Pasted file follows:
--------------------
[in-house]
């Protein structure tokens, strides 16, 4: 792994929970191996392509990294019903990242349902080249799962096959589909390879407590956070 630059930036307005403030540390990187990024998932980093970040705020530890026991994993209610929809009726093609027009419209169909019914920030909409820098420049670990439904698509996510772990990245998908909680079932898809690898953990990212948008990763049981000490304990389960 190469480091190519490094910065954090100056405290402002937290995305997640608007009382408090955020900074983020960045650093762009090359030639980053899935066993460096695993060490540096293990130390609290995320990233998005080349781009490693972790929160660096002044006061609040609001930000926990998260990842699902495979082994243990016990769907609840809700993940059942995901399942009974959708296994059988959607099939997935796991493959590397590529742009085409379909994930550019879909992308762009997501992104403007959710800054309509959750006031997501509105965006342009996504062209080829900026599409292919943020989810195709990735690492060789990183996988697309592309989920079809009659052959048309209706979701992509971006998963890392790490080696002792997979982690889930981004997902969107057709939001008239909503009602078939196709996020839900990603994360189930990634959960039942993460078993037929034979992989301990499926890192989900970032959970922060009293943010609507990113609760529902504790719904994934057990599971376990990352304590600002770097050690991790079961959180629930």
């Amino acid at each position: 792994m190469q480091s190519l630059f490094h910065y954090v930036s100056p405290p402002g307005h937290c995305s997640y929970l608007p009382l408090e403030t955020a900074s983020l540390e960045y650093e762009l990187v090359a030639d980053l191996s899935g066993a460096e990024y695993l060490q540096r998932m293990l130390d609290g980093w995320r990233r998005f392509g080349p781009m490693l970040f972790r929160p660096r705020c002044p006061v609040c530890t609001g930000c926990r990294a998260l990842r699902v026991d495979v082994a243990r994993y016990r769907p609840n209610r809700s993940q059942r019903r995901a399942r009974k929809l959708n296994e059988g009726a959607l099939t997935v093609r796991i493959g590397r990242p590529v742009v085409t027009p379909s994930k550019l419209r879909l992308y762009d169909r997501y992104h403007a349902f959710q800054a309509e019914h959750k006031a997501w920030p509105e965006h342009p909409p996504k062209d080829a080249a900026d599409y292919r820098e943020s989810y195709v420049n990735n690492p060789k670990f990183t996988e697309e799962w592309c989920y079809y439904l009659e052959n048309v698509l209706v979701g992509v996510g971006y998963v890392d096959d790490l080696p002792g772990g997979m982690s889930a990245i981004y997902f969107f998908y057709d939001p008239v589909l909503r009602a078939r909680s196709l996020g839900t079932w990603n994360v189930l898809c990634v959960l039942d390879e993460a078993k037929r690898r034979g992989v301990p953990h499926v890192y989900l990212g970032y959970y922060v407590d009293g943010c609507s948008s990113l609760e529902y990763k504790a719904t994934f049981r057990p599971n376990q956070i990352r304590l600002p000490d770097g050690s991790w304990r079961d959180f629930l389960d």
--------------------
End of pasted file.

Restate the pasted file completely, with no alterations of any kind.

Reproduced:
[in-house]
């Protein structure tokens, strides 16, 4: 792994929970191996392509990294019903990242349902080249799962096959589909390879407590956070 630059930036307005403030540390990187990024998932980093970040705020530890026991994993209610929809009726093609027009419209169909019914920030909409820098420049670990439904698509996510772990990245998908909680079932898809690898953990990212948008990763049981000490304990389960 190469480091190519490094910065954090100056405290402002937290995305997640608007009382408090955020900074983020960045650093762009090359030639980053899935066993460096695993060490540096293990130390609290995320990233998005080349781009490693972790929160660096002044006061609040609001930000926990998260990842699902495979082994243990016990769907609840809700993940059942995901399942009974959708296994059988959607099939997935796991493959590397590529742009085409379909994930550019879909992308762009997501992104403007959710800054309509959750006031997501509105965006342009996504062209080829900026599409292919943020989810195709990735690492060789990183996988697309592309989920079809009659052959048309209706979701992509971006998963890392790490080696002792997979982690889930981004997902969107057709939001008239909503009602078939196709996020839900990603994360189930990634959960039942993460078993037929034979992989301990499926890192989900970032959970922060009293943010609507990113609760529902504790719904994934057990599971376990990352304590600002770097050690991790079961959180629930």
């Amino acid at each position: 792994m190469q480091s190519l630059f490094h910065y954090v930036s100056p405290p402002g307005h937290c995305s997640y929970l608007p009382l408090e403030t955020a900074s983020l540390e960045y650093e762009l990187v090359a030639d980053l191996s899935g066993a460096e990024y695993l060490q540096r998932m293990l130390d609290g980093w995320r990233r998005f392509g080349p781009m490693l970040f972790r929160p660096r705020c002044p006061v609040c530890t609001g930000c926990r990294a998260l990842r699902v026991d495979v082994a243990r994993y016990r769907p609840n209610r809700s993940q059942r019903r995901a399942r009974k929809l959708n296994e059988g009726a959607l099939t997935v093609r796991i493959g590397r990242p590529v742009v085409t027009p379909s994930k550019l419209r879909l992308y762009d169909r997501y992104h403007a349902f959710q800054a309509e019914h959750k006031a997501w920030p509105e965006h342009p909409p996504k062209d080829a080249a900026d599409y292919r820098e943020s989810y195709v420049n990735n690492p060789k670990f990183t996988e697309e799962w592309c989920y079809y439904l009659e052959n048309v698509l209706v979701g992509v996510g971006y998963v890392d096959d790490l080696p002792g772990g997979m982690s889930a990245i981004y997902f969107f998908y057709d939001p008239v589909l909503r009602a078939r909680s196709l996020g839900t079932w990603n994360v189930l898809c990634v959960l039942d390879e993460a078993k037929r690898r034979g992989v301990p953990h499926v890192y989900l990212g970032y959970y922060v407590d009293g943010c609507s948008s990113l609760e529902y990763k504790a719904t994934f049981r057990p599971n376990q956070i990352r304590l600002p000490d770097g050690s991790w304990r079961d959180f629930l389960d």